It’s never too early to start planning for redistricting, right?
On Monday, Arizona Republican Party Chairman Robert Graham announced he has formed a new committee of GOP election experts to monitor the state’s independent redistricting process — in 2020.
Local Republicans remain angry after the party got shellacked in the most recent congressional redraw ahead of the 2012 cycle. The next time the decennial redistricting process come around — eight years from now, after the 2020 cycle — the GOP does not want to be caught flat-footed again. “The 2010 redistricting results left Arizona voters with a destructive redrawing of our communities and did a terrible injustice to our elected representatives and the constituents they serve,” Graham said in a news release. “We are going to be fully prepared to look out for the interests of our voters, and I am excited that these fine people have agreed to serve and ensure that the next process is conducted with fairness and transparency.”
In 2011, the Grand Canyon State’s delegation had five Republicans to three Democrats, and the party held a super majority in both branches of the Legislature. An appointed commission of five members — two Republicans, two Democrats and one registered independent — determined this decade’s map.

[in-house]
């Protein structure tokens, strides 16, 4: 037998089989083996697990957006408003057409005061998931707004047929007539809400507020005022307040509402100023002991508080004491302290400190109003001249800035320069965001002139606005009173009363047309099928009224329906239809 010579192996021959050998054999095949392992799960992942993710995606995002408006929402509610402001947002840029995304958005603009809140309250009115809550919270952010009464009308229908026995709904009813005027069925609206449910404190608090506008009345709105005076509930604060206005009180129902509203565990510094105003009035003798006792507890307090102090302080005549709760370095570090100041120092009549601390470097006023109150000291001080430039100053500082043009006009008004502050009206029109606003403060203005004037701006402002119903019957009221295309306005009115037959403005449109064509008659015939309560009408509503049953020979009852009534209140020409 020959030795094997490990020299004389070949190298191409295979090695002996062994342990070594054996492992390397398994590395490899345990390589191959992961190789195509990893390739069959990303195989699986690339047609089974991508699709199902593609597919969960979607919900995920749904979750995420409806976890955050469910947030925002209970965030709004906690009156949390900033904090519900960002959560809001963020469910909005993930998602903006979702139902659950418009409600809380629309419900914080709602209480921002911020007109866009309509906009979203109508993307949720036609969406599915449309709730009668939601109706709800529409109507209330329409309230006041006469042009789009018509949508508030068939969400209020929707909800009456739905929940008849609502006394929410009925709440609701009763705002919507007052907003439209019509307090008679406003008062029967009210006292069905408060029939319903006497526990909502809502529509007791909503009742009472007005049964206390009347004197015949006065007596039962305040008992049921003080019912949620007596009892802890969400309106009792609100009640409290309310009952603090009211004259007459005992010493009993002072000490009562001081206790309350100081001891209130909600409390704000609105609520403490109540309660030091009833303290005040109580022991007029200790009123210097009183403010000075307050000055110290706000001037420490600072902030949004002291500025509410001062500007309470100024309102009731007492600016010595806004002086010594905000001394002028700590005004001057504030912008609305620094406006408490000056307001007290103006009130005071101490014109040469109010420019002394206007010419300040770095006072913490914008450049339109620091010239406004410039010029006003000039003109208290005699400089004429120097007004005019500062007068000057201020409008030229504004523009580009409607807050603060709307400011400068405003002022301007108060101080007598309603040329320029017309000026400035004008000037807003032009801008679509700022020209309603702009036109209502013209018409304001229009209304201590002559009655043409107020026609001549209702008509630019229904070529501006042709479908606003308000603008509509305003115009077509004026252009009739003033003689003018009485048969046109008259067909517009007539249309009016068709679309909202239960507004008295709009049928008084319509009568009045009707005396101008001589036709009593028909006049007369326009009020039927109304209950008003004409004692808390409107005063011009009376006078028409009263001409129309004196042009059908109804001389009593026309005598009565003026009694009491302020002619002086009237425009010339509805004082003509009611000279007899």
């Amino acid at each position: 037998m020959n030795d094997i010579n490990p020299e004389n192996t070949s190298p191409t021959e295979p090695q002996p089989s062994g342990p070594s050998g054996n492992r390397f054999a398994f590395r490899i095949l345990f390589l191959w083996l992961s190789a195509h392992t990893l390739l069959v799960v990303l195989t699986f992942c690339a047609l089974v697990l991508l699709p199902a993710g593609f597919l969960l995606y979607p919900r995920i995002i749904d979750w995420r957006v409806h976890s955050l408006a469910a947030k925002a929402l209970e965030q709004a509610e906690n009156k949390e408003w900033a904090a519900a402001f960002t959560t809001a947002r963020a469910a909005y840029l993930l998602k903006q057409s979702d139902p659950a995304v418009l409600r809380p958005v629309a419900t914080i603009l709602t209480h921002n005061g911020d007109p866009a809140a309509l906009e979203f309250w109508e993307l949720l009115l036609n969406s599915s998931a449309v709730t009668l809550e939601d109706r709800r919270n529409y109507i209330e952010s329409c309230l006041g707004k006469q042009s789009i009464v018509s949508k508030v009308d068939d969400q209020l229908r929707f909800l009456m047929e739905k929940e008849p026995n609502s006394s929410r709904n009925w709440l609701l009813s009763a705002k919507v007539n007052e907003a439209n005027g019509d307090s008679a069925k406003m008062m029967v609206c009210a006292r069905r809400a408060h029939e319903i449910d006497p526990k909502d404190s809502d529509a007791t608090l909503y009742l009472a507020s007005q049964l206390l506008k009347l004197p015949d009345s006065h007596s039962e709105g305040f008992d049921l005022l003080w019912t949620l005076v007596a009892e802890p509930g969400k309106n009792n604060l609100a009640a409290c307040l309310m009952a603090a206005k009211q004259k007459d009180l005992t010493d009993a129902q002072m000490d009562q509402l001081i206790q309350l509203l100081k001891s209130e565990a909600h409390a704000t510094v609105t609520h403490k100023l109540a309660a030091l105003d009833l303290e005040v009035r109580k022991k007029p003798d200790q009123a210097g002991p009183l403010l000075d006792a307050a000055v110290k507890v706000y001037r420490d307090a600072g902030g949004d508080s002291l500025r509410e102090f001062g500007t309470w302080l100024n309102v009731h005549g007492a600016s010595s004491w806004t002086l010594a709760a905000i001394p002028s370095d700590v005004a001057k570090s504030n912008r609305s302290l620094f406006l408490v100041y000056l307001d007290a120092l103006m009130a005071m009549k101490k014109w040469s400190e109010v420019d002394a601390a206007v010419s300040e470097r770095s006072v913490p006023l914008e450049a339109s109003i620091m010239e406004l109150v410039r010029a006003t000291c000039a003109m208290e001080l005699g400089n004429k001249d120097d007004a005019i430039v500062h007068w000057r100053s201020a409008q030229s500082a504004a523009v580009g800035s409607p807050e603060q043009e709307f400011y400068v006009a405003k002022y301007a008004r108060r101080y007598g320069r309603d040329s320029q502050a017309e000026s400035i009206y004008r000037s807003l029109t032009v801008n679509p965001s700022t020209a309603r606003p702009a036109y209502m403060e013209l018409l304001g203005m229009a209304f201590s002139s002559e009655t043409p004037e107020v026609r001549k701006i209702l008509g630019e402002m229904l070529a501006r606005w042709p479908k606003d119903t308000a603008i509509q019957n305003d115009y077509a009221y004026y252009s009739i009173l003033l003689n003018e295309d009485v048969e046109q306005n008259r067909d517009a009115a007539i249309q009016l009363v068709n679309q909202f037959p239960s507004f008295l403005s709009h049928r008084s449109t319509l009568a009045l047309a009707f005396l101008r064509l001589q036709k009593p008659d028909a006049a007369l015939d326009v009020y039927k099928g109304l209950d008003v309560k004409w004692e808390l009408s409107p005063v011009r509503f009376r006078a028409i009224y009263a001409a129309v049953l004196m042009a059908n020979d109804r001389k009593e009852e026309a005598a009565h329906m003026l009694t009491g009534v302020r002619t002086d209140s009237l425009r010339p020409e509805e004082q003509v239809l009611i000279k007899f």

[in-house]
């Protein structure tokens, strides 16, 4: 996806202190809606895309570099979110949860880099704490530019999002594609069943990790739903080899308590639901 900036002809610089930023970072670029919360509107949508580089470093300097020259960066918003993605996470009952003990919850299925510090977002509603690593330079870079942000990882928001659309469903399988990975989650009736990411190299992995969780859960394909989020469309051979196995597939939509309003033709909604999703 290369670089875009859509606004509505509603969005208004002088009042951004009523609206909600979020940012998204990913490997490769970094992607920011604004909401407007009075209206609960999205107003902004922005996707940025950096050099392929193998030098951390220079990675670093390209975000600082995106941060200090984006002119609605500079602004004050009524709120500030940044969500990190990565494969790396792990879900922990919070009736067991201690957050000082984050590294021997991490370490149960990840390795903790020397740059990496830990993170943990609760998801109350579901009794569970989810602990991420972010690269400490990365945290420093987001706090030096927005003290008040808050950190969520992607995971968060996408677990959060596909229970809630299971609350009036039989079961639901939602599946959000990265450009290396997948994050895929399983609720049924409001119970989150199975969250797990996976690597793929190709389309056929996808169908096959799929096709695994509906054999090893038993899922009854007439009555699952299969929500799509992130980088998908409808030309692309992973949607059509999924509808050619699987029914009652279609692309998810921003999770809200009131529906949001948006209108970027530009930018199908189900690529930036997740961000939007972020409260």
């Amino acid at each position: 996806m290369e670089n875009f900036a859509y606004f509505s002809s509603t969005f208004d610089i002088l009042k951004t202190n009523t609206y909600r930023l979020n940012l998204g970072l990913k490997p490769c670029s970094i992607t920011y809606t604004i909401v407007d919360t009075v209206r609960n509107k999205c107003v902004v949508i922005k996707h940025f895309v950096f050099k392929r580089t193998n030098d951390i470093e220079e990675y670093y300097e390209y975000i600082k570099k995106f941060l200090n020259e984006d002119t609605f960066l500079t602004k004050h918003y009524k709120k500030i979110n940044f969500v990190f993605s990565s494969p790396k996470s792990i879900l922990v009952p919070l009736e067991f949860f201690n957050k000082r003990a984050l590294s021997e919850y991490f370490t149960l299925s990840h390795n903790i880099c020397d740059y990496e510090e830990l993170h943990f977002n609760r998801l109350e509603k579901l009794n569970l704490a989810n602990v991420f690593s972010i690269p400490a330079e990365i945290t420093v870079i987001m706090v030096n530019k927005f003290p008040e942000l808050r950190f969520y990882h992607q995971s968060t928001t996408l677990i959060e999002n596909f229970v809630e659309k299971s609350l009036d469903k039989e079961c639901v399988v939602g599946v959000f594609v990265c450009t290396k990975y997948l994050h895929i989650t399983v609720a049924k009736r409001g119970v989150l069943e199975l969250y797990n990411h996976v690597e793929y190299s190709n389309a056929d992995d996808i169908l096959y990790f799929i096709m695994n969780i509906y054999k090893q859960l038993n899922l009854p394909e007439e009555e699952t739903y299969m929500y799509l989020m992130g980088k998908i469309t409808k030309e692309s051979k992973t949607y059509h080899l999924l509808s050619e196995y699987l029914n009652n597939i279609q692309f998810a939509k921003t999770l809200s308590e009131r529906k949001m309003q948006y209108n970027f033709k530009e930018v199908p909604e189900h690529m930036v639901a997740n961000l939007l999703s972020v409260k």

But Republicans howled when the commission drew a map that created four safe Republican seats, two safe Democratic seats and three competitive seats.
The redraw pitted Rep. David Schweikert against a fellow Republican, former Rep. Ben Quayle, in one of the 2012 cycle’s most brutal member-vs.-member races. Democrats carried all three competitive seats and took control of the state’s delegation to the House.
After the map’s release, Republican Gov. Jan Brewer accused the designated independent, Colleen Mathis, of “neglect of duty and gross misconduct” (Mathis’ attorney denied this charge). The state Legislature eventually impeached Mathis, but the state Supreme Court overruled the maneuver.
This cycle, Republicans are quietly searching for a registered Independent who can get appointed to the committee to help the GOP in the next round of mapmaking after 2020.
“The key to Arizona redistricting is that you need to find an independent who is on your side,” said an Arizona Republican consultant, who was granted anonymity to speak candidly.
The local GOP’s new committee includes Republicans from every House district in the state, and attorney Mike Liburdi will serve as chairman.